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   Chapter 40 No.40

South Wind By Norman Douglas Characters: 14593

Updated: 2017-11-29 00:05


The symposium, that evening, might have degenerated into something like an orgy but for the masterful intervention of Denis who was not going to let Keith make a fool of himself. It took place in the most famous of all the caves of Nepenthe-Luisella's grotto-cavern dedicated, by common usage, to the worship of Venus and Bacchus.

There were two or three living rooms on the surface of the ground. Walking through the first of these you clambered down some slippery stairs into what was once a breathless subterranean vault hewn out of the soft and dry pumiceous rock and used, as was customary, for storing barrels and other paraphernalia. In the course of time, as more barrels accumulated, the grotto was excavated further and further into the entrails of the island. There seemed no reason why it should ever cease growing when suddenly, one day, the perspiring workmen were struck in the face by a cool blast of wind laden with marine moisture. They knew what this meant. They had encountered one of those mysterious and dangerous fissures that lead down to unknown depths, opening upon the world of sunshine often at the water's edge, four hundred feet below. It was deemed prudent to suspend excavations. These rents in the interior of the earth had a knack of enlarging themselves, without a word of warning, from cracks of a few inches to black gulfs several hundred feet across. The cavern ceased to grow. As a matter of fact, it turned out to be just large enough.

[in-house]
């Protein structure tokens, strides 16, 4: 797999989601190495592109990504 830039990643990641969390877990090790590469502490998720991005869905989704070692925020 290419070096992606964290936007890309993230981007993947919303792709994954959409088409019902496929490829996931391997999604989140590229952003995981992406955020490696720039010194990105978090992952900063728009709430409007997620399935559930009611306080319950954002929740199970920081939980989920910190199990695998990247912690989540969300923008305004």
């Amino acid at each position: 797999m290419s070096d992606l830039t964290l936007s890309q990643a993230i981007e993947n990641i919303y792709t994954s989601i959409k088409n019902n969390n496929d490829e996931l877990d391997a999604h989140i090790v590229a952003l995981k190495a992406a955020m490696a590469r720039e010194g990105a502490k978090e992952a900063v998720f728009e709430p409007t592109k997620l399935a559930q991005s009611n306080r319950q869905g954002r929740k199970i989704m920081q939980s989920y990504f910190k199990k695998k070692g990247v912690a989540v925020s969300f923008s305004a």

That current of air ventilating the grotto made the fortune of these orphan girls-Luisella and her three sisters. The barrels and other lumber once removed, the recess became a breezy night-tavern, its natural vaulting being first whitewashed and then adorned, by master-hand, with thrilling pictures of crimson fish afloat upon caerulean waves, and piles of bossy pumpkins, and birds of Paradise with streaming golden feathers, and goats at pasture among blue lilies, and horses prancing over emerald mountains, and trees laden with flowers and fruits such as no mortal had ever seen or tasted. It was an ideal place for a carousal.

They could cook, those girls. Their savoury stews and vegetable soups and FRITTURAS of every description were known far and wide. It was universally agreed that nobody could make a more appetizing mayonnaise sauce for cold fish and lobsters. No mayonnaise was quite like theirs; no, not quite. Its flavour lingered on the palate; it haunted your memory in distant lands, like the after-glow of some happy love-affair. Nice girls, too; well-mannered; not very difficult to caress, and never jealous of each other. "It's all in the family," they used to declare.

"Am I right, then, or am I wrong?" asked Mr. Keith, whose pomposity was melting away under successive bottles of his own wine, specially imported to grace the table.